||Blein S, Berndt S, Joshi AD, Campa D, Ziegler RG, Riboli E, Cox DG, NCI Breast and Prostate Cancer Cohort Consortium, Gaudet MM, Stevens VL, Diver WR, Gapstur SM, Chanock SJ, Hoover RN, Yeager M, Albanes D, Virtamo J, Crawford ED, Isaacs C, Berg C, Trichopoulos D, Panico S, Peeters PH, Johansson M, Khaw KT, Kraft P, Hunter DJ, Lindström S, Ma J, Stampfer M, Gaziano JM, Giovannucci E, Willett WH, Hankinson SE, Lee IM, Buring J, Henderson B, Marchand LL, Kolonel L, Haiman CJ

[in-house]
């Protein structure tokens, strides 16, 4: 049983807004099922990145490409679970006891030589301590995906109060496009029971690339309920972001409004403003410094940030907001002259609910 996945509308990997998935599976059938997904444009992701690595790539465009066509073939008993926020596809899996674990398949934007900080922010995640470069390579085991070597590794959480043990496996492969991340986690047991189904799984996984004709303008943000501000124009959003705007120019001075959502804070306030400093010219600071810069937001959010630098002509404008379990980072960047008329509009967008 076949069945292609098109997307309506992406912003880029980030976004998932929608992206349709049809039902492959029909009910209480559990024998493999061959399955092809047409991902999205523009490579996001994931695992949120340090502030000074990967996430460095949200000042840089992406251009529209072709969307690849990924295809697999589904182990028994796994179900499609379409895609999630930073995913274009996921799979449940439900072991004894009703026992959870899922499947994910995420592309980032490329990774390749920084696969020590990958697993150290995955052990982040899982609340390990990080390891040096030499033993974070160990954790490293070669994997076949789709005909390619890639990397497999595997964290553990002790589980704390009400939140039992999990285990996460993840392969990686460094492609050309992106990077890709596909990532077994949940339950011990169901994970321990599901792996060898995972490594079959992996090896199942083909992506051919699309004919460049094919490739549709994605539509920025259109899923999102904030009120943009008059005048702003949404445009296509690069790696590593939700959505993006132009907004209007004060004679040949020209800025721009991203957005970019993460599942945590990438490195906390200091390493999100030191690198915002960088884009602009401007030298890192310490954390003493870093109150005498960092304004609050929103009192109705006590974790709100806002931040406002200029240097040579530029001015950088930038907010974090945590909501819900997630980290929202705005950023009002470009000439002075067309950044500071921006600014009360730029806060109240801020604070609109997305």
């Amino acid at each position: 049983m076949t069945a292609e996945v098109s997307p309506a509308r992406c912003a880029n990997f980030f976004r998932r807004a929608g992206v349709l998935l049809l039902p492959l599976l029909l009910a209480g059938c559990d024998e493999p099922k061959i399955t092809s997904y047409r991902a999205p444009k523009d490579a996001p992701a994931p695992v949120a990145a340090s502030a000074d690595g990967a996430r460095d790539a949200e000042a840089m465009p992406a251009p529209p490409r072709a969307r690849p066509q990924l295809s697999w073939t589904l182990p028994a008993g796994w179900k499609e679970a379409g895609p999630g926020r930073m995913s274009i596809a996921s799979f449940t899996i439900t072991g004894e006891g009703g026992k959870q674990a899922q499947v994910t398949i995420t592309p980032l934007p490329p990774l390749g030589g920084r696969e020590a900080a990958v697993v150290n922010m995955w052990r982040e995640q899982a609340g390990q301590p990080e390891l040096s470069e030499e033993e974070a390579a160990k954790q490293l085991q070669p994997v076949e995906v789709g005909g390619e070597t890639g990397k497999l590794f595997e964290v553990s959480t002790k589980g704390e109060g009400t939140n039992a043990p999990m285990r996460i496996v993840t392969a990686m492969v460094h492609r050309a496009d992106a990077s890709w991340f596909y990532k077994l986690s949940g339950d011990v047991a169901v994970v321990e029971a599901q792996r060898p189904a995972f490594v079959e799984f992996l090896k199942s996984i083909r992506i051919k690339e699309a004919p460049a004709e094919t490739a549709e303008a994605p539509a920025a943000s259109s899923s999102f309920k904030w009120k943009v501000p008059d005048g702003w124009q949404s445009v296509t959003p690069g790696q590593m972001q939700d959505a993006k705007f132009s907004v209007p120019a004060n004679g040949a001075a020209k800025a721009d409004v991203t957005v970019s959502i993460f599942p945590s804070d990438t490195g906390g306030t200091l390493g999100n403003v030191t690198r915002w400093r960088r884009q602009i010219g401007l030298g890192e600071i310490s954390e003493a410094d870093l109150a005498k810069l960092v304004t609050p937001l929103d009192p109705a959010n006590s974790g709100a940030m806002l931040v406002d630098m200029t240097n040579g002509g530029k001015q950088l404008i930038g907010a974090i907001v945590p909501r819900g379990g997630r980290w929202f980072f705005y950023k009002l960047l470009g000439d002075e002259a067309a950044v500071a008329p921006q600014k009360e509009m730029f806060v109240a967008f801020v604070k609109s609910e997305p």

||Both endogenous factors (genomic variations) and exogenous factors (environmental exposures, lifestyle) impact the balance of reactive oxygen species (ROS). Variants of the ND3 (rs2853826; G10398A) gene of the mitochondrial genome, manganese superoxide dismutase (MnSOD; rs4880 Val16Ala) and glutathione peroxidase (GPX-1; rs1050450 Pro198Leu), are purported to have functional effects on regulation of ROS balance. In this study, we examined associations of breast and prostate cancer risks and survival with these variants, and interactions between rs4880-rs1050450, and alcohol consumption-rs2853826. Nested case-control studies were conducted in the Breast and Prostate Cancer Cohort Consortium (BPC3), consisting of nine cohorts. The analyses included over 10726 post-menopausal breast and 7532 prostate cancer cases with matched controls. Logistic regression models were used to evaluate associations with risk, and proportional hazard models were used for survival outcomes. We did not observe significant interactions between polymorphisms in MnSOD and GPX-1, or between mitochondrial polymorphisms and alcohol intake and risk of either breast (p-interaction of 0.34 and 0.98, respectively) or prostate cancer (p-interaction of 0.49 and 0.50, respectively). We observed a weak inverse association between prostate cancer risk and GPX-1 Leu198Leu carriers (OR 0.87, 95% CI 0.79-0.97, p = 0.01). Overall survival among women with breast cancer was inversely associated with G10398 carriers who consumed alcohol (HR 0.66 95% CI 0.49-0.88). Given the high power in our study, it is unlikely that interactions tested have more than moderate effects on breast or prostate cancer risk. Observed associations need both further epidemiological and biological confirmation.